Color Duplex Ultrasound-Guided Foam Sclerotherapy: An Approach in the Management of Patients with Superficial Varicosities of Lower Extremity
- *Corresponding Author:
- Gamal WM
Department of Vascular Surgery, Qena Faculty of Medicine
South Valley University, Qena, 83523, Egypt
E-mail: [email protected]
Received date: December 08, 2016; Accepted date: April 14, 2016; Published date: April 22, 2016
Citation: Gamal WM, Mohamed AS (2016) Color Duplex Ultrasound-Guided Foam Sclerotherapy: An Approach in the Management of Patients with Superficial Varicosities of Lower Extremity. J Vasc Med Surg 4: 263. doi:10.4172/2329-6925.1000263
Copyright: © 2016 Gamal WM, et al. This is an open-access article distributed under the terms of the Creative Commons Attribution License, which permits unrestricted use, distribution, and reproduction in any medium, provided the original author and source are credited.
Background: Duplex ultrasonography guided foam sclerotherapy is now considered a valuable option in varicose vein treatment; it is conducted as an outpatient procedure, does not require general anesthesia and compared with surgery results in an earlier return to normal activities. However, for foam treatment several sessions may be required.
Aim of work: The objective of this study is to describe the efficacy, results and safety of Ultrasound guided foam sclerotherapy (UGFS) for treating superficial venous disease of the lower limbs.
Patients and methods: 80 patients (28 males, 52 females) who were diagnosed to have clinical and radiological evidence of lower extremities venous diseases in the Department of Vascular Surgery at Qena and Assiut University Hospitals from November 2014 to November 2015 were included. Their ages ranged from 18 to 57 years. Local ethics committee approval and written informed consent were obtained. As considered suitable for UGFS, the foam was prepared by Tessari’s method. Any residual veins treated with another session.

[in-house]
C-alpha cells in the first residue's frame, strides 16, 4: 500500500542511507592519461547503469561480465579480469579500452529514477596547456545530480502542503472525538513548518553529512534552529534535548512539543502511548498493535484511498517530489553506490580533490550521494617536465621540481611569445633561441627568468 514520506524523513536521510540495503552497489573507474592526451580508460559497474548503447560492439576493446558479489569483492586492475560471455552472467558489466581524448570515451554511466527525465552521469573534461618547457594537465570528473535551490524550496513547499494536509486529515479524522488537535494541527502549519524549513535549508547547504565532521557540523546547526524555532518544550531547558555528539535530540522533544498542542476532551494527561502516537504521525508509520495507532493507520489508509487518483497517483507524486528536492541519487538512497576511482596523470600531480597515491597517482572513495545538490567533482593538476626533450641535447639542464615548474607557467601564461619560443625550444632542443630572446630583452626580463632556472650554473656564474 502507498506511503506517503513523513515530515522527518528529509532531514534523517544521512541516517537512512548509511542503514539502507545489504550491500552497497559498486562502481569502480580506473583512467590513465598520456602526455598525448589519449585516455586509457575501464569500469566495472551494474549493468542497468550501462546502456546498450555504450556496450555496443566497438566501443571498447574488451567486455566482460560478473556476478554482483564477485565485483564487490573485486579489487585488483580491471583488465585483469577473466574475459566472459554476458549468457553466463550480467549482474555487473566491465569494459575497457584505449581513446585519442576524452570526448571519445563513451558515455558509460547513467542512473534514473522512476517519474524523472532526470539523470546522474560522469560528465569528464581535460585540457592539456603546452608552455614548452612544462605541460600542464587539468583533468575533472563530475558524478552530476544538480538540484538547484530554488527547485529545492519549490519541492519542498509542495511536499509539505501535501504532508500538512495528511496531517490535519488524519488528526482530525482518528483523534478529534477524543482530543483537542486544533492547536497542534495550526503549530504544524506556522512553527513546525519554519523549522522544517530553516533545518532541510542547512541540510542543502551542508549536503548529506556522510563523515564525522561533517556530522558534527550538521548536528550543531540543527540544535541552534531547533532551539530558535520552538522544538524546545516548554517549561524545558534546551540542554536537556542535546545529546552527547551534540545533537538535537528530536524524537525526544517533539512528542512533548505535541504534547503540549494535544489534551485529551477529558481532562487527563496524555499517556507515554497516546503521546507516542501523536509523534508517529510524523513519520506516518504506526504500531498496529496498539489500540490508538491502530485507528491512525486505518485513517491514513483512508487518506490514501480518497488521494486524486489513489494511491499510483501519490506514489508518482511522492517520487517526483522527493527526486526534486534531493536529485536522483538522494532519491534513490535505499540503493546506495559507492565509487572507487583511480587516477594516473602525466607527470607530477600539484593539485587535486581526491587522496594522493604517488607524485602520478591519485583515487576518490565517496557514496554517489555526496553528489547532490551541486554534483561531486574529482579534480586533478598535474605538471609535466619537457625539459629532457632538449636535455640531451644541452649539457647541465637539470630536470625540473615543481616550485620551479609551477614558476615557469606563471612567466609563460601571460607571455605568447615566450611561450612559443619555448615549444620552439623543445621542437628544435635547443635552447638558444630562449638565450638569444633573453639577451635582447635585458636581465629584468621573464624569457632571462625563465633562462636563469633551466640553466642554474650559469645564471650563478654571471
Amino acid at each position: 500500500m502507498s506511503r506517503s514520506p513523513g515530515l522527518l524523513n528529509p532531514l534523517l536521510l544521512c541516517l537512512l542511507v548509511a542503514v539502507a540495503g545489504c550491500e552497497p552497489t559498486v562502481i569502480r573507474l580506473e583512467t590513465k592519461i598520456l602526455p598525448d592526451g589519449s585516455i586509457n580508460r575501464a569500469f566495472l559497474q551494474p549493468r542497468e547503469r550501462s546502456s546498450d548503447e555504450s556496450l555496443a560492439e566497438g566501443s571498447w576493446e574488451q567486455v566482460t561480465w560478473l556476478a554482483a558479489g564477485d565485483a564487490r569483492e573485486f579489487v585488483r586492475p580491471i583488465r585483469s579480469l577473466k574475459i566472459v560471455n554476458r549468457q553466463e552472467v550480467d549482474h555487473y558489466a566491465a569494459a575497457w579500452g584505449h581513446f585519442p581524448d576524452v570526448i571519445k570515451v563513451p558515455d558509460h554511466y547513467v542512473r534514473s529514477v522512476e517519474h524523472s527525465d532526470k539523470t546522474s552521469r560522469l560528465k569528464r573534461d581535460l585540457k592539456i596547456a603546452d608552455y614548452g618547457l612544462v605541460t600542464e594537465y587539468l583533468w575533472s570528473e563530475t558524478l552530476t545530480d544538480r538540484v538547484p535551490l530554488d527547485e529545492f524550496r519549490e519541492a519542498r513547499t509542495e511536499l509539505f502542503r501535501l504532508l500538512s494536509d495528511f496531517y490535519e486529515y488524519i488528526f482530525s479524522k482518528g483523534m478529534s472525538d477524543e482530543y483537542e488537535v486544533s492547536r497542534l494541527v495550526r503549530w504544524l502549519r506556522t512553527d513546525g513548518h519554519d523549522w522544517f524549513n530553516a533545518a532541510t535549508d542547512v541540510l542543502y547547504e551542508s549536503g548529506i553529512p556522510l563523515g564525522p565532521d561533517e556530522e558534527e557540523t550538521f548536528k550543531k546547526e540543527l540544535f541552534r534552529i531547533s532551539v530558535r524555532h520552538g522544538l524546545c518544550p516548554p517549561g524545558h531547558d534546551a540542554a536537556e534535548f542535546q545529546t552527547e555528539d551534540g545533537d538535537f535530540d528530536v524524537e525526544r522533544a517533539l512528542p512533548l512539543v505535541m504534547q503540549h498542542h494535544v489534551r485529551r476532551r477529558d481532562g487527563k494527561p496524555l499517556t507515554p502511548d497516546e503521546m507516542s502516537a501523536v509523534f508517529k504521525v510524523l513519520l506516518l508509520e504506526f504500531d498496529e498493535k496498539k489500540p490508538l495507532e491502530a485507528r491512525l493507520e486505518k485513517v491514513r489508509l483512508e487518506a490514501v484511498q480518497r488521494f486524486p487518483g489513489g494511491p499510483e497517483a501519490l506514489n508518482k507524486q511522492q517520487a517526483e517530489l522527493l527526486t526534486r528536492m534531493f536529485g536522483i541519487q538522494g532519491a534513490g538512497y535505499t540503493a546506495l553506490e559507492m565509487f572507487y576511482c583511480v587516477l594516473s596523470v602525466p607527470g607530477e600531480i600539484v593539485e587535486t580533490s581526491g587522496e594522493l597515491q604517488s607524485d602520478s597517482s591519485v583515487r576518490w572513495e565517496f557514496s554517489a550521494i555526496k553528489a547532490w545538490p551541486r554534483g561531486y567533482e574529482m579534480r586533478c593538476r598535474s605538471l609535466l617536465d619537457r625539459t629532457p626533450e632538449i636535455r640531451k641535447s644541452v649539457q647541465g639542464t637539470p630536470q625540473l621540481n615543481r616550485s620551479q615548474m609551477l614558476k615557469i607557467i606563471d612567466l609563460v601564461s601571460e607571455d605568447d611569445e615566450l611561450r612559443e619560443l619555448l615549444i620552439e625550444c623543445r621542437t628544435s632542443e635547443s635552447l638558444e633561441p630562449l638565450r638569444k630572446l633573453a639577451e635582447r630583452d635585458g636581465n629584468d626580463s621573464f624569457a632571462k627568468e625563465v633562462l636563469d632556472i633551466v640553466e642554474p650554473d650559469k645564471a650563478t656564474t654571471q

Results: Eighty patients presenting with symptomatic varicose veins of superficial system. There were 52 females (65%), and 28 males (35%) with a mean age of 55.76 ± 9.67. CEAP grades of the patients were as follows; (60.0%) in C2, (10.0%) in C3, (21.25%) in C4 (2.5%) in C5 and (6.25%) in C6. The affected segments of the superficial system which were treated were; (70.0%) great saphenous, (17.5%) small saphenous, (6.25%) were great saphenous vein and varices and (6.25%) were small saphenous vein and varices. The numbers of sessions needed to eradicate the affected segment were one session in (70%), two sessions in (18.75%) and three in (11.25%). Minor complications encountered were skin discoloration in 30% of patients, superficial thrombophlebitis in 16% and an allergy to the foam sclerosant in 2.5%. After one year follow up by colored duplex ultrasound (CDU) (70%) had complete occlusion, (15%) had partial occlusion and (80%) of patients showed improvement of CEAP classification.
Conclusion: UGFS is a safe and effective treatment as an alternative to surgical treatment for superficial system varicosities. One and infrequently two to three treatment sessions, leads to complete eradication of superficial reflux in virtually 100% of cases. It is considered as an outpatient procedure. Complications are few, and appear mostly self-limiting.